Mar.1 (GMM) F1 officials should have a 'rain button' to ensure excitement during a grand prix.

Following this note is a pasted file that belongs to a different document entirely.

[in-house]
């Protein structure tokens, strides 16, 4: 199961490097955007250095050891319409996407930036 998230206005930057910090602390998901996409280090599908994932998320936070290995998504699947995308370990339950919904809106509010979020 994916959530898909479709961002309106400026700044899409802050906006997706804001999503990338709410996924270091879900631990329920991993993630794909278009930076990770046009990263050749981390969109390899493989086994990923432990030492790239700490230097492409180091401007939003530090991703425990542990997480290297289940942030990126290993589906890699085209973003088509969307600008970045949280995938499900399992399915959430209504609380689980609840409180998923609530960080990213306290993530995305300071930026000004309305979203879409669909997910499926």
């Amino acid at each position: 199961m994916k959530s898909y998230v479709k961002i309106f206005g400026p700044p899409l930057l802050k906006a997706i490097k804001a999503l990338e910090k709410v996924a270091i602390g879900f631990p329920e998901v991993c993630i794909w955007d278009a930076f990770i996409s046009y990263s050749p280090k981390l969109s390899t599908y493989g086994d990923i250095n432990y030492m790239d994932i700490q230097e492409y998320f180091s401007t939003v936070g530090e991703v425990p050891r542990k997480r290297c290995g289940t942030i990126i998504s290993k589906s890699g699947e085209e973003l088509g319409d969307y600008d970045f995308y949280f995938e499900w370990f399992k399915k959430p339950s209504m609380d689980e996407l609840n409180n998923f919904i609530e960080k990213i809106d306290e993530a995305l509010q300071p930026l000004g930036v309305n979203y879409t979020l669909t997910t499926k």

That was the suggestion of the sport's famous chief executive Bernie Ecclestone during a typically controversial interview."There are race tracks that you can make artificially wet and it would be easy to have such systems at a number of tracks," the 80-year-old told F1's official website."Maybe with a two minute warning ahead of it. Suspense would be guaranteed and it would be the same for all," he said.Ecclestone agreed with his protege Sebastian Vettel that the adjustable rear wings, set to debut in 2011 to help boost overtaking, might not be the best idea."To me this system looks pretty dangerous," said the Briton. "What if the wings are not up again before the corner and the driver is lacking downforce?"Ecclestone also said he thinks he could have prevented Robert Kubica's horror rally crash without forbidding the Pole from indulging in dangerous off-track hobbies."I would have told him 'Listen, you are rallying next week so I guess you are a bit too tired for the test on the following weekend. So let's have your teammate and the reserve man do the sessions.'"Do you think he would have taken the chance to rally? I don't think so," said F1's so-called 'supremo'.Ecclestone also said a decision about whether the Bahrain grand prix can be rescheduled this year, possibly at the end of the season or perhaps even during the August 'break', will need to be made soon."I have already spoken with FIA president Jean Todt about the possibility of finding a new date and we both agreed that a decision has to be made before the season starts," he said.He played down rumours a European venue, such as Alcaniz in Spain, could stand in for F1's twentieth race."We don't need an alternative race anywhere in Europe or any other place," insisted Ecclestone. "We need a race in Bahrain."I think the teams are sensible enough even to race in Bahrain in the summer break, and despite high temperatures, because this is the way we can support the country," he added.